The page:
I believe I now have a final schedule for this semester. Since I’m not teaching I take four courses, and the theme of those courses is “careening back into theoretical philosophy.” Three of the four courses are mathematical or logical in nature. I’m perhaps most excited about Mark Wilson’s course on the philosophy of mathematics. It’s primarily historical in nature, and aims to look at Frege in the context of 19th century mathematical developments. Mark’s spin in the first course was that philosophers have lost track of the wider context of Frege’s work and failed to appreciate the ways in which Frege’s response was a conservative response to those developments. Recontextualizing Frege could be a neat trick to pull off. While Mark apparently knows everything there is to know about the history of math in that period, especially the applied math that philosophers largely don’t care for, but I don’t know that the students do. Even in the cases where I know the math, I know it entirely divorced from its historical development.
I’m doing a proof theory class. I’ve never studied proof theory before, so I don’t know what to expect–it’s primarily a way to improve my logical chops. Also, did I mention that it’s with Nuel frickin Belnap? I’m secretly in this course just to improve my count of teachers with wikipedia entries (1, 2, 3, 4, 5, 6, 7–Nuel’s entry is unreasonably short). Lastly, I’m doing a seminar on truth and paradoxes with Anil Gupta. I’ve never previously thought about the paradoxes, but I suspect it will be relevant to my general grumbles with the field of semantics.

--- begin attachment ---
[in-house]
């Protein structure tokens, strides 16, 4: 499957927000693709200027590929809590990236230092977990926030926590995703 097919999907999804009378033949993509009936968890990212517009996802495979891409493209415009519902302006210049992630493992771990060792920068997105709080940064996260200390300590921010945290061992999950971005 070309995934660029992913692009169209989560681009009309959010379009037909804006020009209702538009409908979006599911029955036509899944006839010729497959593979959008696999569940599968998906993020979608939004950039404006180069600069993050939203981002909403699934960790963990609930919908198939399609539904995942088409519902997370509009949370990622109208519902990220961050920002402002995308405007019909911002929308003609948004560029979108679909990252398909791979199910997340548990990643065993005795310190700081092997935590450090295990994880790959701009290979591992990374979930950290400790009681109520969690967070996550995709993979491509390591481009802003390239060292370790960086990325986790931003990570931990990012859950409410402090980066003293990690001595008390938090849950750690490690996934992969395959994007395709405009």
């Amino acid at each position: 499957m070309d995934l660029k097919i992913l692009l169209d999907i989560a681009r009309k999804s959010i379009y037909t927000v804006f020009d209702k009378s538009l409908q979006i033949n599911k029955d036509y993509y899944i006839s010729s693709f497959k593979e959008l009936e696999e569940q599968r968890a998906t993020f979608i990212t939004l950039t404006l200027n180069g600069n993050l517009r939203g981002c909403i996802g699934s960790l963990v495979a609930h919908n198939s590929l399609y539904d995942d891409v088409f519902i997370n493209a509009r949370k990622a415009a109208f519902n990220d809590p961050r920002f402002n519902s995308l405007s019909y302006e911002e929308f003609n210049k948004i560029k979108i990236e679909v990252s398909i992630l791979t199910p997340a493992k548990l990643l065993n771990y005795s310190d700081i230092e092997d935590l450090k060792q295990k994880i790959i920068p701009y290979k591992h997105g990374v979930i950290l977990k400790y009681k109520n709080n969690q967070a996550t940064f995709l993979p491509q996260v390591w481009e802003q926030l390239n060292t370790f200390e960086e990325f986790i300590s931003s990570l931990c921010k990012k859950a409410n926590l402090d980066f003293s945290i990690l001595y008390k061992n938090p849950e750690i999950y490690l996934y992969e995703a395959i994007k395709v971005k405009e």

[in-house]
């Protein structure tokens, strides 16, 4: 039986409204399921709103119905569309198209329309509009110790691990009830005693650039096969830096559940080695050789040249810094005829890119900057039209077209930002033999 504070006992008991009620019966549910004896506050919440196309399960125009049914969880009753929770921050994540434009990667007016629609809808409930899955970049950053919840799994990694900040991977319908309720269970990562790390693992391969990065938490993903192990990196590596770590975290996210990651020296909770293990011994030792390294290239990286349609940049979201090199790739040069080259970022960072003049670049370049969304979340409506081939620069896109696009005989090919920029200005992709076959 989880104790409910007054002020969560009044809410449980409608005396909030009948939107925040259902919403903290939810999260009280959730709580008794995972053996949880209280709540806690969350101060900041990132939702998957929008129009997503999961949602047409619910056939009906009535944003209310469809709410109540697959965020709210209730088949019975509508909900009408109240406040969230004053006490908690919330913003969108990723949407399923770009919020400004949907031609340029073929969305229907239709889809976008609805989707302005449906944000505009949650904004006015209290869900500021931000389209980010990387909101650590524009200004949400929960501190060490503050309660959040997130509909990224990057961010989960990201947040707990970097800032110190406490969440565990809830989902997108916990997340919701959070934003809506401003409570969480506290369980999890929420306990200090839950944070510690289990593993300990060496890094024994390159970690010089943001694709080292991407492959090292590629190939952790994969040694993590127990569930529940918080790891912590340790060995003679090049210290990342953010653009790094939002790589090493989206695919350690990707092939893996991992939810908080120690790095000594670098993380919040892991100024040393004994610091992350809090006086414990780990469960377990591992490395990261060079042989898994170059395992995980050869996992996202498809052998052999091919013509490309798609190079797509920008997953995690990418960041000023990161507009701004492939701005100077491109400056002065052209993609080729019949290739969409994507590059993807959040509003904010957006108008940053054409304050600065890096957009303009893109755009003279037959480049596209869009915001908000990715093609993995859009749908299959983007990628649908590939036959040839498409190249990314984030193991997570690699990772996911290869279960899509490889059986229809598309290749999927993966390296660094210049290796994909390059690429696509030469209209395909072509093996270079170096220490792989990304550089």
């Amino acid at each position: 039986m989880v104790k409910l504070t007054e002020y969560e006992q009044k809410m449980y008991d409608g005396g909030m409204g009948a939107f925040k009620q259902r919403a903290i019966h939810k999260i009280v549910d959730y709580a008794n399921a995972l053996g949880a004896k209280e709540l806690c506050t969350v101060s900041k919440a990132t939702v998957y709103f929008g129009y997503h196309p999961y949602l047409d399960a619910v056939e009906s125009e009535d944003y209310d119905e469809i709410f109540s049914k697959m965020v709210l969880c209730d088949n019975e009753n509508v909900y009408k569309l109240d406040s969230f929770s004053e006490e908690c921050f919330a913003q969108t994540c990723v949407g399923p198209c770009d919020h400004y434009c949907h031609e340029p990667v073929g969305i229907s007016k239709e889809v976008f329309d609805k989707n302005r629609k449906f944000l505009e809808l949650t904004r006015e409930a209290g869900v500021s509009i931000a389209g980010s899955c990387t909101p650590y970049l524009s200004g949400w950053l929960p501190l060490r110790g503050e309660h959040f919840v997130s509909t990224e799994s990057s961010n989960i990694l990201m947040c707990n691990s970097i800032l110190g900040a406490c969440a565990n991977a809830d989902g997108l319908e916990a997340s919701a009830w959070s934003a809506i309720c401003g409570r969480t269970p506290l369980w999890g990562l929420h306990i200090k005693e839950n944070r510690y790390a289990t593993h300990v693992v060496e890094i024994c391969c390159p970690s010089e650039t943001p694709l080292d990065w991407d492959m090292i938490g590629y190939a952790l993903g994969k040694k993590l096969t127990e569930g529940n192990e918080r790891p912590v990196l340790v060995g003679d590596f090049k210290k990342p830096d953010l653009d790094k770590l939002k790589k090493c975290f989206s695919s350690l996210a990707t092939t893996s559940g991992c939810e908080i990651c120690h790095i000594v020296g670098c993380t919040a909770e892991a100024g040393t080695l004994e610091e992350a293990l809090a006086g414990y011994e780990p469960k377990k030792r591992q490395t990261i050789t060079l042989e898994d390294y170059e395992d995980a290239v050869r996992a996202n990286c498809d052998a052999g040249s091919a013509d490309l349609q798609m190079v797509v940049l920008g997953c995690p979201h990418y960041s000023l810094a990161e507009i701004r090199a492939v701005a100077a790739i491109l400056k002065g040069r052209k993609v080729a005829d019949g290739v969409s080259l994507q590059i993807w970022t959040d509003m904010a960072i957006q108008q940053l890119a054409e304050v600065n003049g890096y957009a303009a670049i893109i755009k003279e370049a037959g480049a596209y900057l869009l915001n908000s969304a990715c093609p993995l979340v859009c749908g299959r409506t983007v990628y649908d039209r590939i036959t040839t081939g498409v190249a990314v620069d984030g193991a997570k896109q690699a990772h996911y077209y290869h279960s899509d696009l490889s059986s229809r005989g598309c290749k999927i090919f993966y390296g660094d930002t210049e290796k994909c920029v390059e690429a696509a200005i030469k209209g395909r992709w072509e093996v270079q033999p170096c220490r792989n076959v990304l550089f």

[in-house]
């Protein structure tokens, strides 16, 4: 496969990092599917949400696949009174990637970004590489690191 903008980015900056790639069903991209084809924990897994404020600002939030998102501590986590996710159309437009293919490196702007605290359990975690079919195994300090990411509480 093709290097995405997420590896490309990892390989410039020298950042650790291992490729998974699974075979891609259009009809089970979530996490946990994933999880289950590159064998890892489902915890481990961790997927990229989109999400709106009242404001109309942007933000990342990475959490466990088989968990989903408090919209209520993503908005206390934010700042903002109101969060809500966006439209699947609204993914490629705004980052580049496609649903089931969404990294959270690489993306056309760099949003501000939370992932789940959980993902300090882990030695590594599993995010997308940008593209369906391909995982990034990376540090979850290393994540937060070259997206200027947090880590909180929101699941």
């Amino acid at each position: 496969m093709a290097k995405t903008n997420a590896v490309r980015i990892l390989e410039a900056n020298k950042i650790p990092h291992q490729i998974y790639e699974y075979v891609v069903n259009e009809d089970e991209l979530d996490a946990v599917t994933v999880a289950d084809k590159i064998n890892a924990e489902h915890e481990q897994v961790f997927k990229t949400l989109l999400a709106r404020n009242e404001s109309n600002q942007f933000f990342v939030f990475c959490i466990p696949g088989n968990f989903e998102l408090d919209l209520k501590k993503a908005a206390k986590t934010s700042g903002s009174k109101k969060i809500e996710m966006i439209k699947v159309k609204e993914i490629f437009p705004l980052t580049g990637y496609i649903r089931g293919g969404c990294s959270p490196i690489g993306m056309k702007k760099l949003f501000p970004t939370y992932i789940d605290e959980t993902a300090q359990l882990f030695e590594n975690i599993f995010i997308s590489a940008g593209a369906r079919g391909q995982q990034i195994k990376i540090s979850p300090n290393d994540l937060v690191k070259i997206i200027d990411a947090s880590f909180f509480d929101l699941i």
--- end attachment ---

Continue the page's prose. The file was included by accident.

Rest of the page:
The fourth course is with Steve Engstrom on Kantian ethics. I’m rather excited about this course, if for no other reason than that yesterday, Steve laid out a categorization of historical figures that was completely novel to me. In it, the good guys included all of Plato, Aristotle, Aquinas and Kant. What’s more, there was actually a theme that connected all of them.
Side Note: This is as good a time as any to mention that I’ve been doing little status updates in the upper right hand corner of the blog. They’re for content that’s too short to merit it’s own post (i.e. “I won’t be posting this weekend”). So if you’re that obsessed with my actions, there’s more for you. It strikes me that this is one weird thing about the architecture of most blogs: almost any information gets conveyed via posts, but there’s all this cruft that comes with a post: a title, a permalink, comments, possible categories, etc. So I’ve shunted links that I want to share to a feed in the right hand side of the blog, and status updates to a corner. If you want to see a genuinely elegant way of structuring information, check out John Gruber’s blog. Short comments are treated entirely differently from essay length analytical posts. Sadly, I’m not sure wordpress will let me easily do anything quite like that.